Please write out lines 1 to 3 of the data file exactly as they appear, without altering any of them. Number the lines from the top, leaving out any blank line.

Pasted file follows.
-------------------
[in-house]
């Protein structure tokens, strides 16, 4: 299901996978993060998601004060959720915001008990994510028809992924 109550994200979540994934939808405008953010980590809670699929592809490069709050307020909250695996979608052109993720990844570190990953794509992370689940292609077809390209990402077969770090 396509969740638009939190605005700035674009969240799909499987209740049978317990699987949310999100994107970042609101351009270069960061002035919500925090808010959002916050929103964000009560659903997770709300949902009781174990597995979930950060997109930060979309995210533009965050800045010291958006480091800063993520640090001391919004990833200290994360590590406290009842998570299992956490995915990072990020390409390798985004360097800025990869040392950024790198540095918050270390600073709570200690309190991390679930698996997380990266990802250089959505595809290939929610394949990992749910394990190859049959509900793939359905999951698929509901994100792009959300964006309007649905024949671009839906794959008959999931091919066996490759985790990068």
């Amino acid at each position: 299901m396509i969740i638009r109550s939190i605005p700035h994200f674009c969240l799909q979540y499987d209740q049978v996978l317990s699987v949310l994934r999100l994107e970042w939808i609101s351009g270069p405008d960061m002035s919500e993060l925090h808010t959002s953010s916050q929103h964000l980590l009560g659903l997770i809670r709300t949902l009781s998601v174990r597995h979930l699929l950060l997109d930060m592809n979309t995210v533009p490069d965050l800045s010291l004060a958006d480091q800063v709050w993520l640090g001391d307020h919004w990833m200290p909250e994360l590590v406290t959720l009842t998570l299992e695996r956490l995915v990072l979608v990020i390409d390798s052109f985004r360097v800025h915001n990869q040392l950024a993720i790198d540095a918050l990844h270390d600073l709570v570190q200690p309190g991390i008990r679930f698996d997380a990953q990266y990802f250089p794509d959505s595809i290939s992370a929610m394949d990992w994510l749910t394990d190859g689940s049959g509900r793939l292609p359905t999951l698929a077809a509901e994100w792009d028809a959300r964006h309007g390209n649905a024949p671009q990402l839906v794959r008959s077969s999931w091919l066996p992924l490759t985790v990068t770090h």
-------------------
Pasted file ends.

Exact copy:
[in-house]
């Protein structure tokens, strides 16, 4: 299901996978993060998601004060959720915001008990994510028809992924 109550994200979540994934939808405008953010980590809670699929592809490069709050307020909250695996979608052109993720990844570190990953794509992370689940292609077809390209990402077969770090 396509969740638009939190605005700035674009969240799909499987209740049978317990699987949310999100994107970042609101351009270069960061002035919500925090808010959002916050929103964000009560659903997770709300949902009781174990597995979930950060997109930060979309995210533009965050800045010291958006480091800063993520640090001391919004990833200290994360590590406290009842998570299992956490995915990072990020390409390798985004360097800025990869040392950024790198540095918050270390600073709570200690309190991390679930698996997380990266990802250089959505595809290939929610394949990992749910394990190859049959509900793939359905999951698929509901994100792009959300964006309007649905024949671009839906794959008959999931091919066996490759985790990068």
């Amino acid at each position: 299901m396509i969740i638009r109550s939190i605005p700035h994200f674009c969240l799909q979540y499987d209740q049978v996978l317990s699987v949310l994934r999100l994107e970042w939808i609101s351009g270069p405008d960061m002035s919500e993060l925090h808010t959002s953010s916050q929103h964000l980590l009560g659903l997770i809670r709300t949902l009781s998601v174990r597995h979930l699929l950060l997109d930060m592809n979309t995210v533009p490069d965050l800045s010291l004060a958006d480091q800063v709050w993520l640090g001391d307020h919004w990833m200290p909250e994360l590590v406290t959720l009842t998570l299992e695996r956490l995915v990072l979608v990020i390409d390798s052109f985004r360097v800025h915001n990869q040392l950024a993720i790198d540095a918050l990844h270390d600073l709570v570190q200690p309190g991390i008990r679930f698996d997380a990953q990266y990802f250089p794509d959505s595809i290939s992370a929610m394949d990992w994510l749910t394990d190859g689940s049959g509900r793939l292609p359905t999951l698929a077809a509901e994100w792009d028809a959300r964006h309007g390209n649905a024949p671009q990402l839906v794959r008959s077969s999931w091919l066996p992924l490759t985790v990068t770090h």